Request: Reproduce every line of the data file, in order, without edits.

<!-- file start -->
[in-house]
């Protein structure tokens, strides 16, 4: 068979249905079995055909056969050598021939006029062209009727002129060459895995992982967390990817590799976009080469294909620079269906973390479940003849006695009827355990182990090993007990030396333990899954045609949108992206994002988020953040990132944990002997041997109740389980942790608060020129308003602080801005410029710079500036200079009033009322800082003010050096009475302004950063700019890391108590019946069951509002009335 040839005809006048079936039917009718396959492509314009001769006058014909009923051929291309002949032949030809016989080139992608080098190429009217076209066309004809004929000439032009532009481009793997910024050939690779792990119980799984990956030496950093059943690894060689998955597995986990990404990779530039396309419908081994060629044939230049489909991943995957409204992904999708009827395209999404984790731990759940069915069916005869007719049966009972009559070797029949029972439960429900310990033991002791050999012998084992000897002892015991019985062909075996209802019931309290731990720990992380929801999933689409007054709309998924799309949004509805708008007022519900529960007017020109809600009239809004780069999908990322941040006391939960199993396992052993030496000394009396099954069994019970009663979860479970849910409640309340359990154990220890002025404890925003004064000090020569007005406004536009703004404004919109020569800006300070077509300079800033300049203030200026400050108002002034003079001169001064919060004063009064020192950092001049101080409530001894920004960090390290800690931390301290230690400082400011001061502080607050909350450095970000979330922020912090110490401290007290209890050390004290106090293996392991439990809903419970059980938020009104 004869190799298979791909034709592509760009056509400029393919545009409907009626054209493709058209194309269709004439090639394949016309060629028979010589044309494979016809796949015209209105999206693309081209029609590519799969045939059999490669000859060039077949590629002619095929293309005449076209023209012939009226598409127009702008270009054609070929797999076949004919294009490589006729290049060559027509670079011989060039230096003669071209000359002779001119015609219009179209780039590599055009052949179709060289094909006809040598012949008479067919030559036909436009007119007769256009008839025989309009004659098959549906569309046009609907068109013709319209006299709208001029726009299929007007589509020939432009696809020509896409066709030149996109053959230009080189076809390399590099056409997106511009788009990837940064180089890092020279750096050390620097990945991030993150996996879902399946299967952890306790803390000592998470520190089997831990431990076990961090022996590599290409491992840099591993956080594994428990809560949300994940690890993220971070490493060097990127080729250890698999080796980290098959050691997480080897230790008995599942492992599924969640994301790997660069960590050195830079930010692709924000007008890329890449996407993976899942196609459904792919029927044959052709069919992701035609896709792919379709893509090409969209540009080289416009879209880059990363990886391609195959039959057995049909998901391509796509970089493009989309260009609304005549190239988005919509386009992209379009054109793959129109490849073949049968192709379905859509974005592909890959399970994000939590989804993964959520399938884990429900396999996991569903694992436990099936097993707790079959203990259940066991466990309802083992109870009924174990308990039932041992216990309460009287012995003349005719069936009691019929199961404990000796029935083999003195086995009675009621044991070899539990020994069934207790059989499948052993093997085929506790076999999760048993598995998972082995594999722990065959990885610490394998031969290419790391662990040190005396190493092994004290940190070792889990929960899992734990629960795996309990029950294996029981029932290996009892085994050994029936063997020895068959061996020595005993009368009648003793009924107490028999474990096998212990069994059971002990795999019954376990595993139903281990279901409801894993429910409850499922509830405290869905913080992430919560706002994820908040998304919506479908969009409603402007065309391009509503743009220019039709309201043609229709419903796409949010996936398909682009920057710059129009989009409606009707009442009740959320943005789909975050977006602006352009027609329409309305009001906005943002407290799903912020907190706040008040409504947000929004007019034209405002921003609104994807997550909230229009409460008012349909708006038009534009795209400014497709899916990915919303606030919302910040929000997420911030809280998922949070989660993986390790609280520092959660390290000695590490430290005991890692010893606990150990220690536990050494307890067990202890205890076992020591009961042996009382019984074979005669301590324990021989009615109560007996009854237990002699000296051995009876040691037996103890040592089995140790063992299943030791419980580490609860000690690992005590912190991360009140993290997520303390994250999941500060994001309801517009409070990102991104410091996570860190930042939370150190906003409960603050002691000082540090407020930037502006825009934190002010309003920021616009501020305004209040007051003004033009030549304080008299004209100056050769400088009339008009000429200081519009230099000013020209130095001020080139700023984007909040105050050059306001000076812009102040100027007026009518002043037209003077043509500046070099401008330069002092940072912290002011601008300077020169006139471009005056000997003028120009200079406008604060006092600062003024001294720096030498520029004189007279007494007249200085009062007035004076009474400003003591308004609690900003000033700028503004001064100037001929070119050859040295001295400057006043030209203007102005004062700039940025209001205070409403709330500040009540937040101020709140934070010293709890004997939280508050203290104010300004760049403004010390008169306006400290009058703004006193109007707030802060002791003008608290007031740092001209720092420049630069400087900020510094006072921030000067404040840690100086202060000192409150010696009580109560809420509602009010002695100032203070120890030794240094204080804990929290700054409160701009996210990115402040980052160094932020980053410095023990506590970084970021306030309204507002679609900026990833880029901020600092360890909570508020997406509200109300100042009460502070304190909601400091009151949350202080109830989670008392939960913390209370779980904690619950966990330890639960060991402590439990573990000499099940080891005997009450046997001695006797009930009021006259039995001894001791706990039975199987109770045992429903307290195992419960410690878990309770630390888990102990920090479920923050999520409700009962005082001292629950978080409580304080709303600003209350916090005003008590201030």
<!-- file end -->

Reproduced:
[in-house]
């Protein structure tokens, strides 16, 4: 068979249905079995055909056969050598021939006029062209009727002129060459895995992982967390990817590799976009080469294909620079269906973390479940003849006695009827355990182990090993007990030396333990899954045609949108992206994002988020953040990132944990002997041997109740389980942790608060020129308003602080801005410029710079500036200079009033009322800082003010050096009475302004950063700019890391108590019946069951509002009335 040839005809006048079936039917009718396959492509314009001769006058014909009923051929291309002949032949030809016989080139992608080098190429009217076209066309004809004929000439032009532009481009793997910024050939690779792990119980799984990956030496950093059943690894060689998955597995986990990404990779530039396309419908081994060629044939230049489909991943995957409204992904999708009827395209999404984790731990759940069915069916005869007719049966009972009559070797029949029972439960429900310990033991002791050999012998084992000897002892015991019985062909075996209802019931309290731990720990992380929801999933689409007054709309998924799309949004509805708008007022519900529960007017020109809600009239809004780069999908990322941040006391939960199993396992052993030496000394009396099954069994019970009663979860479970849910409640309340359990154990220890002025404890925003004064000090020569007005406004536009703004404004919109020569800006300070077509300079800033300049203030200026400050108002002034003079001169001064919060004063009064020192950092001049101080409530001894920004960090390290800690931390301290230690400082400011001061502080607050909350450095970000979330922020912090110490401290007290209890050390004290106090293996392991439990809903419970059980938020009104 004869190799298979791909034709592509760009056509400029393919545009409907009626054209493709058209194309269709004439090639394949016309060629028979010589044309494979016809796949015209209105999206693309081209029609590519799969045939059999490669000859060039077949590629002619095929293309005449076209023209012939009226598409127009702008270009054609070929797999076949004919294009490589006729290049060559027509670079011989060039230096003669071209000359002779001119015609219009179209780039590599055009052949179709060289094909006809040598012949008479067919030559036909436009007119007769256009008839025989309009004659098959549906569309046009609907068109013709319209006299709208001029726009299929007007589509020939432009696809020509896409066709030149996109053959230009080189076809390399590099056409997106511009788009990837940064180089890092020279750096050390620097990945991030993150996996879902399946299967952890306790803390000592998470520190089997831990431990076990961090022996590599290409491992840099591993956080594994428990809560949300994940690890993220971070490493060097990127080729250890698999080796980290098959050691997480080897230790008995599942492992599924969640994301790997660069960590050195830079930010692709924000007008890329890449996407993976899942196609459904792919029927044959052709069919992701035609896709792919379709893509090409969209540009080289416009879209880059990363990886391609195959039959057995049909998901391509796509970089493009989309260009609304005549190239988005919509386009992209379009054109793959129109490849073949049968192709379905859509974005592909890959399970994000939590989804993964959520399938884990429900396999996991569903694992436990099936097993707790079959203990259940066991466990309802083992109870009924174990308990039932041992216990309460009287012995003349005719069936009691019929199961404990000796029935083999003195086995009675009621044991070899539990020994069934207790059989499948052993093997085929506790076999999760048993598995998972082995594999722990065959990885610490394998031969290419790391662990040190005396190493092994004290940190070792889990929960899992734990629960795996309990029950294996029981029932290996009892085994050994029936063997020895068959061996020595005993009368009648003793009924107490028999474990096998212990069994059971002990795999019954376990595993139903281990279901409801894993429910409850499922509830405290869905913080992430919560706002994820908040998304919506479908969009409603402007065309391009509503743009220019039709309201043609229709419903796409949010996936398909682009920057710059129009989009409606009707009442009740959320943005789909975050977006602006352009027609329409309305009001906005943002407290799903912020907190706040008040409504947000929004007019034209405002921003609104994807997550909230229009409460008012349909708006038009534009795209400014497709899916990915919303606030919302910040929000997420911030809280998922949070989660993986390790609280520092959660390290000695590490430290005991890692010893606990150990220690536990050494307890067990202890205890076992020591009961042996009382019984074979005669301590324990021989009615109560007996009854237990002699000296051995009876040691037996103890040592089995140790063992299943030791419980580490609860000690690992005590912190991360009140993290997520303390994250999941500060994001309801517009409070990102991104410091996570860190930042939370150190906003409960603050002691000082540090407020930037502006825009934190002010309003920021616009501020305004209040007051003004033009030549304080008299004209100056050769400088009339008009000429200081519009230099000013020209130095001020080139700023984007909040105050050059306001000076812009102040100027007026009518002043037209003077043509500046070099401008330069002092940072912290002011601008300077020169006139471009005056000997003028120009200079406008604060006092600062003024001294720096030498520029004189007279007494007249200085009062007035004076009474400003003591308004609690900003000033700028503004001064100037001929070119050859040295001295400057006043030209203007102005004062700039940025209001205070409403709330500040009540937040101020709140934070010293709890004997939280508050203290104010300004760049403004010390008169306006400290009058703004006193109007707030802060002791003008608290007031740092001209720092420049630069400087900020510094006072921030000067404040840690100086202060000192409150010696009580109560809420509602009010002695100032203070120890030794240094204080804990929290700054409160701009996210990115402040980052160094932020980053410095023990506590970084970021306030309204507002679609900026990833880029901020600092360890909570508020997406509200109300100042009460502070304190909601400091009151949350202080109830989670008392939960913390209370779980904690619950966990330890639960060991402590439990573990000499099940080891005997009450046997001695006797009930009021006259039995001894001791706990039975199987109770045992429903307290195992419960410690878990309770630390888990102990920090479920923050999520409700009962005082001292629950978080409580304080709303600003209350916090005003008590201030």